The decade's most triggering comedy
The denial came during a House Judiciary Committee hearing amid a line of questioning by Rep. Adam Schiff (D-CA) about what the congressman said were “false claims” made by Trump.
Schiff, who is running for a Senate seat in California, referenced a recent interview Trump did with NBC’s “Meet The Press” in which the former president bemoaned how he is facing “Biden political indictments” and claimed Biden told the attorney general to indict him.
“Mr. Attorney General, I want to give you a chance to respond. Was the president telling the truth or was he lying when he said that President Biden told you to indict him?” Schiff asked.
“No one has told me to indict and in this case the decision to indict was made by the special counsel,” Garland replied.
Upon being pressed again about whether Trump made a false statement, Garland refused to directly address the point about truthfulness and again stated that he never was told to pursue any indictments.
Jack Smith, the special counsel appointed by Garland, has secured indictments against Trump and some of his allies in two cases: one that relates to the former president’s handling of sensitive documents after leaving office and the other focused on alleged efforts to overturn the 2020 election results.
Trump, who is also facing two other indictments in New York and Georgia, has denied any wrongdoing, pleaded not guilty to the charges he faces, and claims that politically motivated prosecutors are conducting a “witch hunt” against him.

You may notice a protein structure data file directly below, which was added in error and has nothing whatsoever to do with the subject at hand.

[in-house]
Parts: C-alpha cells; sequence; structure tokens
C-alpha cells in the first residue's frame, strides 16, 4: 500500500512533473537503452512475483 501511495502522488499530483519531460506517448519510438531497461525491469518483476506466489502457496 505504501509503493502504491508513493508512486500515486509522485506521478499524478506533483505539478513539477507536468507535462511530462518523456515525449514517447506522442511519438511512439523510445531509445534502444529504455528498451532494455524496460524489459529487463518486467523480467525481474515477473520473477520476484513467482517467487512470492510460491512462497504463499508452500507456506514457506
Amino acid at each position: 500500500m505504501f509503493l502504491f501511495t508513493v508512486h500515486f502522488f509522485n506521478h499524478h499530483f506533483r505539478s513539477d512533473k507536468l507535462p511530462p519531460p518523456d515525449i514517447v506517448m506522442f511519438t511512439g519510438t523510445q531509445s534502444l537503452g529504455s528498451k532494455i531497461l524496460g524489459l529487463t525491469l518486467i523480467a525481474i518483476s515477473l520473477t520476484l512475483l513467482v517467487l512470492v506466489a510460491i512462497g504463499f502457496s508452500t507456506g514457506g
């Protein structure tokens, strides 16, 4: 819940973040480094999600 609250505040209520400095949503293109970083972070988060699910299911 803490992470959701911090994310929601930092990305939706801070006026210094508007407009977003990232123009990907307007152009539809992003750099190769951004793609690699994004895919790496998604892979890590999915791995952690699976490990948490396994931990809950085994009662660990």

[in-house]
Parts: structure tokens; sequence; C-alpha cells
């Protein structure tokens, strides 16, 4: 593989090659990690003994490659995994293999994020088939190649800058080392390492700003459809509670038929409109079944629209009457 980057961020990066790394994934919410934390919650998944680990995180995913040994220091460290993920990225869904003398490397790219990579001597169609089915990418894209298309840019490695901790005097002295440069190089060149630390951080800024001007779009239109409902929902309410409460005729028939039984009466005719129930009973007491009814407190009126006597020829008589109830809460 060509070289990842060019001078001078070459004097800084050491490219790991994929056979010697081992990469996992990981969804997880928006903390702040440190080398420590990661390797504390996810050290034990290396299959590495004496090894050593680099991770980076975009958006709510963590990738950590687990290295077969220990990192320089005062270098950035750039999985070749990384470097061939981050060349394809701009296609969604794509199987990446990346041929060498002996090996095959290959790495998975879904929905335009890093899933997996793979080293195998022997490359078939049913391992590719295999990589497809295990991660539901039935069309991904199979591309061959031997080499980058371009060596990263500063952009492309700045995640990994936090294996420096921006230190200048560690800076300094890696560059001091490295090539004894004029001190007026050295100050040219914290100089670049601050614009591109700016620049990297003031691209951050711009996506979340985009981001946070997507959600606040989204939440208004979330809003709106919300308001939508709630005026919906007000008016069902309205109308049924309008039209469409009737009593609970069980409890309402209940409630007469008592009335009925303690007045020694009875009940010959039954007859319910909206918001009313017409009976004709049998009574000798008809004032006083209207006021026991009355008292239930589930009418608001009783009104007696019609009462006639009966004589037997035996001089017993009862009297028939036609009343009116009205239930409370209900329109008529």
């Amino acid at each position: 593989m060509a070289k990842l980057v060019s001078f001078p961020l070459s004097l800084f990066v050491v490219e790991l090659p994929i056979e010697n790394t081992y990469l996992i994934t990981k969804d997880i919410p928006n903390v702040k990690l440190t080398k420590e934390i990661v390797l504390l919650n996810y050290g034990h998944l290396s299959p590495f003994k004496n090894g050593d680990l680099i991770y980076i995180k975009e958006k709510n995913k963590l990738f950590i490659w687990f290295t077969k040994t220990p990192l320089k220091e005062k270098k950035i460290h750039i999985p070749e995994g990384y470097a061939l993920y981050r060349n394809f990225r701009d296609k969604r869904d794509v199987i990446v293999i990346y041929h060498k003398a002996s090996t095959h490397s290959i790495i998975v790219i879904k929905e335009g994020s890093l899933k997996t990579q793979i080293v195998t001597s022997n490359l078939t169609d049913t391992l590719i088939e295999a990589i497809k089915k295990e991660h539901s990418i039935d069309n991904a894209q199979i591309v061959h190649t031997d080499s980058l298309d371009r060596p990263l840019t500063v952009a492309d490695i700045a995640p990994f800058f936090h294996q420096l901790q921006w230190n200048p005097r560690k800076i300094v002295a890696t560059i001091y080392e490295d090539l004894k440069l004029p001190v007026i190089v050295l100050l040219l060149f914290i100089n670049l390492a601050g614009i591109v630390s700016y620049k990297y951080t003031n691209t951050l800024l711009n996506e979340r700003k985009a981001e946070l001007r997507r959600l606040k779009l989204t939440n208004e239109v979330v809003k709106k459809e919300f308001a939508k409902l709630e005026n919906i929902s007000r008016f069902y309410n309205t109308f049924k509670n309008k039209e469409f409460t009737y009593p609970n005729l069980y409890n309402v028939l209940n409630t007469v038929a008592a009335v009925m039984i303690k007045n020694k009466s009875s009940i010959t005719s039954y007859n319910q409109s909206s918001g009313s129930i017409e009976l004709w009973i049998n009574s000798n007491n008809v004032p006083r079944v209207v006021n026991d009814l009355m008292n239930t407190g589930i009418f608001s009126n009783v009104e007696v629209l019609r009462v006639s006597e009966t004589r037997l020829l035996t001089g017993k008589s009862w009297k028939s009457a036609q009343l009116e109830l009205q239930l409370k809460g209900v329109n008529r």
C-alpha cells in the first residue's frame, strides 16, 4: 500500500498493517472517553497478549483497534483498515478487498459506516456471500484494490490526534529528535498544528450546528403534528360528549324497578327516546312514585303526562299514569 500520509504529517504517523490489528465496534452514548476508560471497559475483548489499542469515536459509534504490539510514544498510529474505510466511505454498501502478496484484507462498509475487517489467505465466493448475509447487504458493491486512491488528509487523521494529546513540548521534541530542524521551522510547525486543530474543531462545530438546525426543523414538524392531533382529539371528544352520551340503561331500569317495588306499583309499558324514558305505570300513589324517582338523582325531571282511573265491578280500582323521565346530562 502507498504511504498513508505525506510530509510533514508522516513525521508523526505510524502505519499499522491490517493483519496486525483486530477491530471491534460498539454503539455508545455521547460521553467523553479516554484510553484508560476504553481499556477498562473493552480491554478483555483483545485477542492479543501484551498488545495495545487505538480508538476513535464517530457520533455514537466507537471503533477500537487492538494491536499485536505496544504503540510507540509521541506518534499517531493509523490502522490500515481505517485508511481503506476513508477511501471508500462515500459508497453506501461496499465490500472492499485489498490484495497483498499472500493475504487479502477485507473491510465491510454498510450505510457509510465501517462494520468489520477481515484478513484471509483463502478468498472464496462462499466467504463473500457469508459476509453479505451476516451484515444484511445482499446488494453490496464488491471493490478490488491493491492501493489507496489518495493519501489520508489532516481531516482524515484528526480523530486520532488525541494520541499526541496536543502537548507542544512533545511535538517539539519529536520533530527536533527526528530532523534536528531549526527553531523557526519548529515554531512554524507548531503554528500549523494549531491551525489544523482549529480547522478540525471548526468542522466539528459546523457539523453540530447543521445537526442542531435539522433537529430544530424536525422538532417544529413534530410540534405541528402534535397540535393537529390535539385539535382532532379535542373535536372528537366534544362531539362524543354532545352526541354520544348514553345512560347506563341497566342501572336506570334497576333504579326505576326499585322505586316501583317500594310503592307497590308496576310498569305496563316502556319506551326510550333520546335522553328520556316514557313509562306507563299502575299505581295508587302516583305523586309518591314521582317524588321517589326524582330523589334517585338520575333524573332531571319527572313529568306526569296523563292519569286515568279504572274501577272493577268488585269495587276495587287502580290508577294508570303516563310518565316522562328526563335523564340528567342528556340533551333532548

During the hearing on Wednesday, Garland also faced questions about the criminal investigation into the criminal investigation of Hunter, the son of the president.
Garland insisted that he has maintained his independence and refrained from political decisions as attorney general.
“As the president himself has said — and I reaffirm today: I am not the president’s lawyer,” he said.
Biden Attorney General Merrick Garland: "I am not the president's lawyer" pic.twitter.com/0G1AyMmVOb
— RNC Research (@RNCResearch) September 20, 2023
Biden and Trump are both running 2024 campaigns seeking a second term in the White House.
Although a great deal of resources are being spent on helping Trump combat four criminal indictments, he remains the frontrunner for the GOP nomination contest with more than 55% support among a large field of competitors and edges out Biden in a hypothetical 2020 rematch, as shown in the RealClearPolitics average of polls with a little more than 400 days left before the next presidential election.